First, to be super-clear: welfare reform was terrible policy that has had catastrophic effects. It was bad, bad, bad. Ungood. In fact, it’s probably safe to say that the effects of welfare reform were crueler than even its critics at the time expected.(That was 34 tweets, by the say. He got hundreds of responses. What a way to spend a Saturday.)
The politics at the time were complicated and fraught. Clinton faced a GOP Congress and the Gingrich Revolution. It was widely agreed (by Dems) that liberalism was on the ropes, the "era of big government" was over, and Dems had to triangulate to survive. The public had soured on welfare and was terrified by rising crime. (Back then, it was actually rising, unlike now. It was a grim time for the left.
On welfare, Bill Clinton viewed himself as trying to prevent Congres from doing *much worse*. Not sure people appreciate the siege mentality back then. And it was justified! The scale and viciousness of the attacks were insane.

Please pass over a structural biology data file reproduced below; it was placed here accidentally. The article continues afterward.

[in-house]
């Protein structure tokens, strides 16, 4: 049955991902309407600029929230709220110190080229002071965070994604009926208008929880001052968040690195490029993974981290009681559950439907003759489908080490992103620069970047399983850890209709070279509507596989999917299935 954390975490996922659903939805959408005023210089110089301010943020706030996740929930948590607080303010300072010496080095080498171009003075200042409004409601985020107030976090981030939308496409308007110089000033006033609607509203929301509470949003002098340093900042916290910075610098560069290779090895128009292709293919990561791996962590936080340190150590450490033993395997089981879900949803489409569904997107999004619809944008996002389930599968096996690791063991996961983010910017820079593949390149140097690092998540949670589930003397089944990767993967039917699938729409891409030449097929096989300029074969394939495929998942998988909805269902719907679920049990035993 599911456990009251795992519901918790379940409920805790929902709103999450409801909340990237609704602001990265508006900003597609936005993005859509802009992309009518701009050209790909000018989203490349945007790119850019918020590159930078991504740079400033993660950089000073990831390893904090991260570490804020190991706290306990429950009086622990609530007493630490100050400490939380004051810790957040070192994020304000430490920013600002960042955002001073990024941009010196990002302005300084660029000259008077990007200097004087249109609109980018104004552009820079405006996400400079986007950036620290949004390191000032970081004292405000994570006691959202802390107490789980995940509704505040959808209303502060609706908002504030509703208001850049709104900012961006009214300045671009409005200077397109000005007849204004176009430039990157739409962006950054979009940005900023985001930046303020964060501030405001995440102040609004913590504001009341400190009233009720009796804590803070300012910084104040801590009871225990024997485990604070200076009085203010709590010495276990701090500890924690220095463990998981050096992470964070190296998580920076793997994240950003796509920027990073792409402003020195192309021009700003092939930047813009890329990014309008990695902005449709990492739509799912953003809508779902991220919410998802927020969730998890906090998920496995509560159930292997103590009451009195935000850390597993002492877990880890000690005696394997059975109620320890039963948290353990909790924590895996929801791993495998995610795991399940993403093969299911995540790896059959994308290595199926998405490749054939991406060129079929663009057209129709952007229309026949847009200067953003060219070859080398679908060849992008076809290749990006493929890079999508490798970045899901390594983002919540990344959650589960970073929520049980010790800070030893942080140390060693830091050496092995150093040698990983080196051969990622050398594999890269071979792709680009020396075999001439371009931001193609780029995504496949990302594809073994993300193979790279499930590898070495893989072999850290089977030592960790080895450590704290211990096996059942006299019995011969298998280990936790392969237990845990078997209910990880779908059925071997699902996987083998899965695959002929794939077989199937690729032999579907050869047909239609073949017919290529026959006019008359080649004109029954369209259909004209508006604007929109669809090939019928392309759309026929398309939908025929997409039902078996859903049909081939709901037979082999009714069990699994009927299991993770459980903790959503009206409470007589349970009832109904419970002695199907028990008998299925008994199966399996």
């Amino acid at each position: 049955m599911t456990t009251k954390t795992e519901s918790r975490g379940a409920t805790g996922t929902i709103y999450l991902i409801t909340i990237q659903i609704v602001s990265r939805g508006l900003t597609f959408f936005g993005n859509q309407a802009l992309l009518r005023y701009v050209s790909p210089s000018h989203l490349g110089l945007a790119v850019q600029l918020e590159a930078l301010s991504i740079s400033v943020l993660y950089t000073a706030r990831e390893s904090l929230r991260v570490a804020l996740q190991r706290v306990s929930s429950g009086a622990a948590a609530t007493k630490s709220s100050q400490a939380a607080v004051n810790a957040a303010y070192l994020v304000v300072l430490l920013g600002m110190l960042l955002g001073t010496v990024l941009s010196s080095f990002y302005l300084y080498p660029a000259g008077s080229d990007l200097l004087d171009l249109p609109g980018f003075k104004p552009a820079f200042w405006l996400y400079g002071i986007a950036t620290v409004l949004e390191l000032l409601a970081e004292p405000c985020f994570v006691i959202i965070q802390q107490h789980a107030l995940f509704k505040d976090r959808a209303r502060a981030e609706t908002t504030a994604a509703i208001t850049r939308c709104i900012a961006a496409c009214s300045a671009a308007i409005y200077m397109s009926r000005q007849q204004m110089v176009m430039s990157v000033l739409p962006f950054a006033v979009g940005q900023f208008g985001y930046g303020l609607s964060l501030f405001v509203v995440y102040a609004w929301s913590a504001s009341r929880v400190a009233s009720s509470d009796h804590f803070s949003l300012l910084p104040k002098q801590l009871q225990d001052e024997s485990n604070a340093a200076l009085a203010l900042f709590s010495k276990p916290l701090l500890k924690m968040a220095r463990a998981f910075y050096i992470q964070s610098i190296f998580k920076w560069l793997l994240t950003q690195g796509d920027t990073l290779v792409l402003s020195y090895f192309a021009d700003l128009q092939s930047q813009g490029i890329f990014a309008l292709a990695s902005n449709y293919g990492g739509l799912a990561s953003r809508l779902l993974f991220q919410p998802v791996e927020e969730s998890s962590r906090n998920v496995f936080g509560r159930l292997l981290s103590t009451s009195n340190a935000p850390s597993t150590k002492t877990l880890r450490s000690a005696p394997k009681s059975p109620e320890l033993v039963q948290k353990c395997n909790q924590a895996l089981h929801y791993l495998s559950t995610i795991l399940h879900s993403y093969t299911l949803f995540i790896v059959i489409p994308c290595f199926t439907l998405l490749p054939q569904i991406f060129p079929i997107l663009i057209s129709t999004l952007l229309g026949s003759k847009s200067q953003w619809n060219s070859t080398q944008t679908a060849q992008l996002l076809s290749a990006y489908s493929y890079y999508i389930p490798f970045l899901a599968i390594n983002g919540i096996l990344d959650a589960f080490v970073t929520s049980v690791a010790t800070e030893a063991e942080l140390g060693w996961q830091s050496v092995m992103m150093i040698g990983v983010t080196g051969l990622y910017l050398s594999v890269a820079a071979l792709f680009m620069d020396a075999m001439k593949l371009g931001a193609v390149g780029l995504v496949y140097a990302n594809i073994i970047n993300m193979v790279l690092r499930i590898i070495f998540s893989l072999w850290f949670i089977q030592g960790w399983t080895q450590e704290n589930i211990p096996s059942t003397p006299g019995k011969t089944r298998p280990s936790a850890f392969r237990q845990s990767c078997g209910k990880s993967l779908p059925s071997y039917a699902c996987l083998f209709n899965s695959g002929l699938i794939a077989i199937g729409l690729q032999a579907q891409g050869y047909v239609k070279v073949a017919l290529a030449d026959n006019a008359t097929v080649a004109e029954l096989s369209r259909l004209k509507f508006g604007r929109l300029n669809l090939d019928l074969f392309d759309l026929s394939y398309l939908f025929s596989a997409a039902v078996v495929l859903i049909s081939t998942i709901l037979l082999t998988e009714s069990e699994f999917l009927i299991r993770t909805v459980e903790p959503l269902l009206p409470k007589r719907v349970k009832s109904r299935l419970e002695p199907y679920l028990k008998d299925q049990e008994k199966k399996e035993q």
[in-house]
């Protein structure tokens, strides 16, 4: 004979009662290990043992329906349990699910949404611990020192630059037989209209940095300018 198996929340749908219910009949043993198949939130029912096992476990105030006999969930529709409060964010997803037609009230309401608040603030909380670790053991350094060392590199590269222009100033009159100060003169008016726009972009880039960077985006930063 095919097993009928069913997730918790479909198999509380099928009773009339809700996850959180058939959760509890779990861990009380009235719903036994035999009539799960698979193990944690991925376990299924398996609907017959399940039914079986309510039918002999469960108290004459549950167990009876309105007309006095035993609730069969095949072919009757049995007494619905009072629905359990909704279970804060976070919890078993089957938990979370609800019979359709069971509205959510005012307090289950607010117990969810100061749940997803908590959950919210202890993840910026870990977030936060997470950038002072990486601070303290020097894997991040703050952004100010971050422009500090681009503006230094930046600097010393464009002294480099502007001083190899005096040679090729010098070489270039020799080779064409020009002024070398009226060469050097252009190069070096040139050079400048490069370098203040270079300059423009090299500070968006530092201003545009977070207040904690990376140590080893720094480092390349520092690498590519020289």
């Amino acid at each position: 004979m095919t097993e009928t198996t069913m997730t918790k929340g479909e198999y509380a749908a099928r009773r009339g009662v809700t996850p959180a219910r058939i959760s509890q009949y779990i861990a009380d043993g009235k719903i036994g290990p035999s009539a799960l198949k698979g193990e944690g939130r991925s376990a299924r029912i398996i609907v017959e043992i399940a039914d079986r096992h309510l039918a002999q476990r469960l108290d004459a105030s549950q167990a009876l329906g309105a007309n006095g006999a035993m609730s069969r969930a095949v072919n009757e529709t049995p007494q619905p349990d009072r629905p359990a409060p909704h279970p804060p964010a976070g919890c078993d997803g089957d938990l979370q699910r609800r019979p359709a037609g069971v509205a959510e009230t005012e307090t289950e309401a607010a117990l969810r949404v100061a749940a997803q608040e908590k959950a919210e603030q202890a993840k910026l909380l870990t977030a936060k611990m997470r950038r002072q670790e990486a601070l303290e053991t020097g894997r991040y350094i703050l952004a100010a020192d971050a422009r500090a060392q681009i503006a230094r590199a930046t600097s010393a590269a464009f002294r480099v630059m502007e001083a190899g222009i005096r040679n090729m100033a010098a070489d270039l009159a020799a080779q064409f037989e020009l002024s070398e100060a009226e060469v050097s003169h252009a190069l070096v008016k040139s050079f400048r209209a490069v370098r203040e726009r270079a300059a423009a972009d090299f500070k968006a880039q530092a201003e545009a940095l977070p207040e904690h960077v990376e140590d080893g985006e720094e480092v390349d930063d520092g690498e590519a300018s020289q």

Could Clinton have done better? Could he have battled off the GOP without this terrible compromise on welfare (which he now regrets)? It's legitimately hard to say. Books have been written about it. There are good-faith arguments on both sides of the question.
In *retrospect*, having seen the suffering wrought by welfare reform, I'm sure Clinton would do it differently if he had another chance. The political landscape is different now, as are the dangers and opportunities. The Clintons, like everyone else, have changed with the times.